Let’s face it, 2020 will be a year to forget. But don’t let 2021 fail to live up to expectations by not appraising your core business productivity needs.
Time. It’s the most precious commodity we have, but if the experiences of most small business owners is anything to go by, it’s the one thing they seem to have the least amount of spare. Shocking data suggests 10% of small business owners find less than one hour a week to devote to growing their business (with 8% struggling to find any time at all) – the result of which is a cost to the UK economy of an estimated £84 billion per year in untapped and ultimately lost opportunities.
Without fail, it’s usually all the necessary tasks required of small businesses that tend to suck up so many minutes: doing the accounting; dealing with suppliers; managing staff holidays, applying for loans; writing policy documents; sharing said documents internally; forging relationships with customers; ensuring staff are engaged; doing tax returns; social media – and so the list goes on. Sage finds the average small business spends 120 hours a year doing back-end administrative tasks.
But while many of these jobs are unavoidable, a recent a recent Populous survey of British small businesses found time is also being taken up by the mundane: 27% of small businesses spend 33 hours per annum buying office supplies such as filing cabinets; 26% are consumed by IT issues that deny them a shocking 52 hours per annum of productive time. Worse than this though, time is being wasted by small business owners using old-fashioned out-of-date technology that rather than saving them time, actually contributes to taking up more of it.
Nowhere is this more commonly revealed than around HR tasks – a whole other area of necessary work that eats 60 hours+ for a quarter of small businesses according to the same Populous survey. Last year it was revealed two-thirds of small business were still using versions of Microsoft either no-longer supported, or due to have support removed by January 2020. Last year Gartner found 45% of British small businesses in some sectors weren’t using any HR software at all.
This Heath-Robinson approach comes at precisely the time when small businesses need to be even more up-to-the-minute. Not only is legislation driving this – requiring larger small businesses, for instance, to generate gender pay gap analysis – the shift to more permanent working for home requires even better oversight technology around performance, goals, wellness, mental health, and absenteeism. Not only will the absence of any HR software systems make this almost impossible for managers to deal with, but lack of- or poor HR software systems demotivate staff too. Deny staff the easy ability to book their own holiday, update their personal information, self-report sickness or change their view company policy documents (all things that HR self-service seamlessly achieves), and it simply breeds disengagement. One poll by an HR technology provider found only 17% of staff would give their company an excellent employee experience rating. It also found 38% said lack of appropriate technology to simplify, speed up, and automate tedious tasks was responsible for this black mark.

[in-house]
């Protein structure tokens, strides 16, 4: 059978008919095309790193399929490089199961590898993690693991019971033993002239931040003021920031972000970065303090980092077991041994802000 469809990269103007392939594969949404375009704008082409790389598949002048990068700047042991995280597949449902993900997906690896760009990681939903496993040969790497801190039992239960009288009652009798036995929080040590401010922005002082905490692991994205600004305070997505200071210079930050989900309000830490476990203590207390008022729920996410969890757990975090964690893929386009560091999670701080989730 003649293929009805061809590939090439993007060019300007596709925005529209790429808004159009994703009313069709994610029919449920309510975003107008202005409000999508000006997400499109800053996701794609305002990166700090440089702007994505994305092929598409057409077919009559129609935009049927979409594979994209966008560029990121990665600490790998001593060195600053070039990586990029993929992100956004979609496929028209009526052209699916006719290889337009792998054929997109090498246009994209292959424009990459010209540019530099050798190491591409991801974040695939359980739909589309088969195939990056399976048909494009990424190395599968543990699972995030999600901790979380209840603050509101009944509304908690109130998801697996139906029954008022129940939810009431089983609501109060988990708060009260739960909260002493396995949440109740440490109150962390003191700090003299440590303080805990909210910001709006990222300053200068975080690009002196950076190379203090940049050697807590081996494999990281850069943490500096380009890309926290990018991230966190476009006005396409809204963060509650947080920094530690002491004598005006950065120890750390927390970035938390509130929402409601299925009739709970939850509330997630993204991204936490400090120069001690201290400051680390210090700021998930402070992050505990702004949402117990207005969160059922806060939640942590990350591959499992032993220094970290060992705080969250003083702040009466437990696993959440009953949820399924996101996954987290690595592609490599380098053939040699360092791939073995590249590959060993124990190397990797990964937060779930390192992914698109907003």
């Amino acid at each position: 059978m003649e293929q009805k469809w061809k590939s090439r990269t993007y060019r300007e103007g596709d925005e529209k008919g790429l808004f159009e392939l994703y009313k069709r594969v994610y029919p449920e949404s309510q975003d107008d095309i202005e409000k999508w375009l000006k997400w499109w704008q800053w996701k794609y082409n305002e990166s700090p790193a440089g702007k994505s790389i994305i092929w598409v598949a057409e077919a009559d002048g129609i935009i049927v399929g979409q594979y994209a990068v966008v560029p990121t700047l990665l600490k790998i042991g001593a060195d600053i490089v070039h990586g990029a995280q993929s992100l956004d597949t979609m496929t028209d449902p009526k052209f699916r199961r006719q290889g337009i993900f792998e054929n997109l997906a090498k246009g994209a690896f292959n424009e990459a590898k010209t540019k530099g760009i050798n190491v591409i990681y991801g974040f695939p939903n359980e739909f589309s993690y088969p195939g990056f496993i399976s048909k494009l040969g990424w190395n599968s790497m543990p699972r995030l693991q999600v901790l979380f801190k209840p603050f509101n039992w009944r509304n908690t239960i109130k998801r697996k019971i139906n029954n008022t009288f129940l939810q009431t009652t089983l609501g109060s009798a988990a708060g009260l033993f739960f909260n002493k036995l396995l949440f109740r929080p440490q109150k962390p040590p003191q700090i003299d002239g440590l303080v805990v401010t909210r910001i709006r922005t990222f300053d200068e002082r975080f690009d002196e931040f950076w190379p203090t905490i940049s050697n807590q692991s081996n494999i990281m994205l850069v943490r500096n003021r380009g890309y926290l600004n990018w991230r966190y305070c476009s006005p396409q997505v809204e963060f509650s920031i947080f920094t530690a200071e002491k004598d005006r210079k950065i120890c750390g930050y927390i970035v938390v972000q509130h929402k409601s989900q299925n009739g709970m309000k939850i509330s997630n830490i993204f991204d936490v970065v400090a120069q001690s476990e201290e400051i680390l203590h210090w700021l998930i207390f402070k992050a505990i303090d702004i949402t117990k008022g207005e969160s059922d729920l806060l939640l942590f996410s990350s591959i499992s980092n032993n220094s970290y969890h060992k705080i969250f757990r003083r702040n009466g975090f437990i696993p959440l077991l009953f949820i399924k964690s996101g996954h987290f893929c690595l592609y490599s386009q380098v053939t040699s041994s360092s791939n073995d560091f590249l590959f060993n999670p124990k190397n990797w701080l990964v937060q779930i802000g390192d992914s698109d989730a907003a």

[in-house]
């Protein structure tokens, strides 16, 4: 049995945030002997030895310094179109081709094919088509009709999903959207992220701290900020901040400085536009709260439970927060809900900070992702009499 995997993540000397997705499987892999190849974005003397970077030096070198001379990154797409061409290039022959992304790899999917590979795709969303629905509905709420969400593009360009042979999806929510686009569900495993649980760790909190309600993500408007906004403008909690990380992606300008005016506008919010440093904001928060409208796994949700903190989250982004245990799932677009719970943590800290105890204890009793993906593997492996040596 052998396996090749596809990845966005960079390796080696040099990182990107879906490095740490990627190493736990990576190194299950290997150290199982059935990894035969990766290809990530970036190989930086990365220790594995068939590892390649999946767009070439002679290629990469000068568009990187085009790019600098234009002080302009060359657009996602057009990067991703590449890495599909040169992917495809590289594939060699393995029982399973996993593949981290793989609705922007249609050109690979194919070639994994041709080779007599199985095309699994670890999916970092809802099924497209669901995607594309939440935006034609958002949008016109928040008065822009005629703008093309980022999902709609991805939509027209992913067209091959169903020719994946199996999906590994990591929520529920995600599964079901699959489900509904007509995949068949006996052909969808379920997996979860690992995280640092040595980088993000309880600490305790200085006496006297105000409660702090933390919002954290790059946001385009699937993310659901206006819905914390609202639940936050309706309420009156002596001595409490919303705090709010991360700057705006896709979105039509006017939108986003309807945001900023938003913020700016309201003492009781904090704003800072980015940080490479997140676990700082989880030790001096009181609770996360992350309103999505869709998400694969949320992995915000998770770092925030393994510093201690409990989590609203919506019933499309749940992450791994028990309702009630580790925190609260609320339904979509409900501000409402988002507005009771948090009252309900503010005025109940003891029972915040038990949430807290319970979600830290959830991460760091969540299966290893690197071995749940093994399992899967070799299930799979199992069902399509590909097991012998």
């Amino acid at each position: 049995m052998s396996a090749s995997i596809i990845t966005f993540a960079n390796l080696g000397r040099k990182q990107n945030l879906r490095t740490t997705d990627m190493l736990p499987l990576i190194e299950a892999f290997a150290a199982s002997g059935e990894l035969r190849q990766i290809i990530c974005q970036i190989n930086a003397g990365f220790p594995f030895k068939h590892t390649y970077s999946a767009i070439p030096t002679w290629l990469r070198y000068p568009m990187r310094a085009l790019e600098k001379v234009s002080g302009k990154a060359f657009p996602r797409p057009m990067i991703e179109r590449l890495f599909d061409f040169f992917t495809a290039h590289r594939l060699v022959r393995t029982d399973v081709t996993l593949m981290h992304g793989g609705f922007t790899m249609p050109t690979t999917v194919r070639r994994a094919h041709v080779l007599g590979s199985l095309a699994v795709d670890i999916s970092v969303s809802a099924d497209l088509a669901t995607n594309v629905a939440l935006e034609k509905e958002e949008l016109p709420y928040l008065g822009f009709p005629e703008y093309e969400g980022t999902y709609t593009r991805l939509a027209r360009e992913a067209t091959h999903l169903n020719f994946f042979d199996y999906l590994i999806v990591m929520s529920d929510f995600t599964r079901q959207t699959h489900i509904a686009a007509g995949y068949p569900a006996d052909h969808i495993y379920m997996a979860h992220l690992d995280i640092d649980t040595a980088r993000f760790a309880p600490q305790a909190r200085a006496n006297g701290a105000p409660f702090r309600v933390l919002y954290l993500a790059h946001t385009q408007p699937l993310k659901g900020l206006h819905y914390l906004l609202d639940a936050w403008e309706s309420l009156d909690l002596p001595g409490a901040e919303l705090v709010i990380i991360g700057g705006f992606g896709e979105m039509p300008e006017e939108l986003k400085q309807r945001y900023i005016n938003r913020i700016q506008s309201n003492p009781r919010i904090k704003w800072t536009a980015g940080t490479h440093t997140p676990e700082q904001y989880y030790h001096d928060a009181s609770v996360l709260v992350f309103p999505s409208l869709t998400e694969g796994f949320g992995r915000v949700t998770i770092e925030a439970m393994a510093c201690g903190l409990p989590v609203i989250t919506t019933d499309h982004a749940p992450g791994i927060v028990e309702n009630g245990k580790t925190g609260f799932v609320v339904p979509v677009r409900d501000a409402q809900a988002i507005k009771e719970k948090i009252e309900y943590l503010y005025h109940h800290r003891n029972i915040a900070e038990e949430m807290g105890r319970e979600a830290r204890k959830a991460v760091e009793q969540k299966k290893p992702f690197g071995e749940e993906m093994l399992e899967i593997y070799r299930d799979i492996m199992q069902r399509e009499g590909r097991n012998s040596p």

With all HR commentators and academics in agreement that future prosperity belongs to businesses that embrace digitisation, it’s now more imperative than ever that small businesses take stock of their technology as the end of year approaches. As one year ends, now is most definitely the time to think about the next year ahead.
Those that plan need to ask themselves some basic questions. Are firms finding staff are wasting time trying to find documents, policies, or updates that aren’t in one simple-to-access repository? Are they finding holiday isn’t being booked, or that they can’t track allowances and carry over, because the hassle of doing it by email or spreadsheets is causing them not to keep this up to date? Are staff entering data that needs being re-entered by someone else in the business at the other end?
If all these questions are being answered ‘yes’ – it’s clear that something needs to be done. As we start to turn our attention to what 2021 can bring, we can’t expect things to change doing things the same way as always.
To flourish in a post-pandemic world – as 2021 aims to be – is to plan appropriately. Taking stock now will bear fruits later. As one year ends – a year we’d all rather forget – there really is no better time to think about what the next, New Year, could bring. With the right small business technology really could be full of new opportunities. Wouldn’t that be a welcome change?
Get started on your 2021 improvements today with Appogee HR. Start your 14 day free trial during November & quote NEWYEAR21 to get the rest of the year free! (T&Cs apply)
 By Instaprint
 Research by OECD, reported in Politics Home: https://www.politicshome.com/members/article/poor-management-costs-uk-business-84-billion-a-year--new-rec-advice-on-how-to-turn-that-around